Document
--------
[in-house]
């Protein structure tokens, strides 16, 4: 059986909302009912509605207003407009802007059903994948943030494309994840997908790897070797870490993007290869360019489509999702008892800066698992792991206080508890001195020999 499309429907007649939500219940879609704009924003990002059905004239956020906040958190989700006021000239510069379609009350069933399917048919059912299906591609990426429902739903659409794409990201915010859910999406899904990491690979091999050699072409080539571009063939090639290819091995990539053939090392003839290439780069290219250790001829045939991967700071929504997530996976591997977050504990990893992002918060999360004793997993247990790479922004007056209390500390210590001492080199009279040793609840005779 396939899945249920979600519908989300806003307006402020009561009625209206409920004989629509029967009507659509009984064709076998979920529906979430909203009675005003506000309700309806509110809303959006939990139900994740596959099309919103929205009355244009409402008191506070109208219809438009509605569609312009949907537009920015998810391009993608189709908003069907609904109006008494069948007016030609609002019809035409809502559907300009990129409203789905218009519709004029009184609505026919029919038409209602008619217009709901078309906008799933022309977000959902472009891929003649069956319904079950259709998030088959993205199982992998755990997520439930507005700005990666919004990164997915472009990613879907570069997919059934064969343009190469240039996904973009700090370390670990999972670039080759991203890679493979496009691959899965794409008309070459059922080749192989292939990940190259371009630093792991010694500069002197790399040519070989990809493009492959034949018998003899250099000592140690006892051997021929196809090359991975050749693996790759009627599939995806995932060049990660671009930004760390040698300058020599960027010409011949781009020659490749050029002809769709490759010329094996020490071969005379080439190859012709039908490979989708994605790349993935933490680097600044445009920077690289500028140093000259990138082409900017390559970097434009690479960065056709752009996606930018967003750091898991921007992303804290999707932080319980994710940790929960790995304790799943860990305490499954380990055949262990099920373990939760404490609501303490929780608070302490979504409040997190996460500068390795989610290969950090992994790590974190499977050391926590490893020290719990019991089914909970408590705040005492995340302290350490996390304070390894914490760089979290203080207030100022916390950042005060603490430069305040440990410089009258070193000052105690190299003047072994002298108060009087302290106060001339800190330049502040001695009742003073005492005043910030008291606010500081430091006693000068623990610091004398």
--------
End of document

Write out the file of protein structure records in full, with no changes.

[in-house]
């Protein structure tokens, strides 16, 4: 059986909302009912509605207003407009802007059903994948943030494309994840997908790897070797870490993007290869360019489509999702008892800066698992792991206080508890001195020999 499309429907007649939500219940879609704009924003990002059905004239956020906040958190989700006021000239510069379609009350069933399917048919059912299906591609990426429902739903659409794409990201915010859910999406899904990491690979091999050699072409080539571009063939090639290819091995990539053939090392003839290439780069290219250790001829045939991967700071929504997530996976591997977050504990990893992002918060999360004793997993247990790479922004007056209390500390210590001492080199009279040793609840005779 396939899945249920979600519908989300806003307006402020009561009625209206409920004989629509029967009507659509009984064709076998979920529906979430909203009675005003506000309700309806509110809303959006939990139900994740596959099309919103929205009355244009409402008191506070109208219809438009509605569609312009949907537009920015998810391009993608189709908003069907609904109006008494069948007016030609609002019809035409809502559907300009990129409203789905218009519709004029009184609505026919029919038409209602008619217009709901078309906008799933022309977000959902472009891929003649069956319904079950259709998030088959993205199982992998755990997520439930507005700005990666919004990164997915472009990613879907570069997919059934064969343009190469240039996904973009700090370390670990999972670039080759991203890679493979496009691959899965794409008309070459059922080749192989292939990940190259371009630093792991010694500069002197790399040519070989990809493009492959034949018998003899250099000592140690006892051997021929196809090359991975050749693996790759009627599939995806995932060049990660671009930004760390040698300058020599960027010409011949781009020659490749050029002809769709490759010329094996020490071969005379080439190859012709039908490979989708994605790349993935933490680097600044445009920077690289500028140093000259990138082409900017390559970097434009690479960065056709752009996606930018967003750091898991921007992303804290999707932080319980994710940790929960790995304790799943860990305490499954380990055949262990099920373990939760404490609501303490929780608070302490979504409040997190996460500068390795989610290969950090992994790590974190499977050391926590490893020290719990019991089914909970408590705040005492995340302290350490996390304070390894914490760089979290203080207030100022916390950042005060603490430069305040440990410089009258070193000052105690190299003047072994002298108060009087302290106060001339800190330049502040001695009742003073005492005043910030008291606010500081430091006693000068623990610091004398």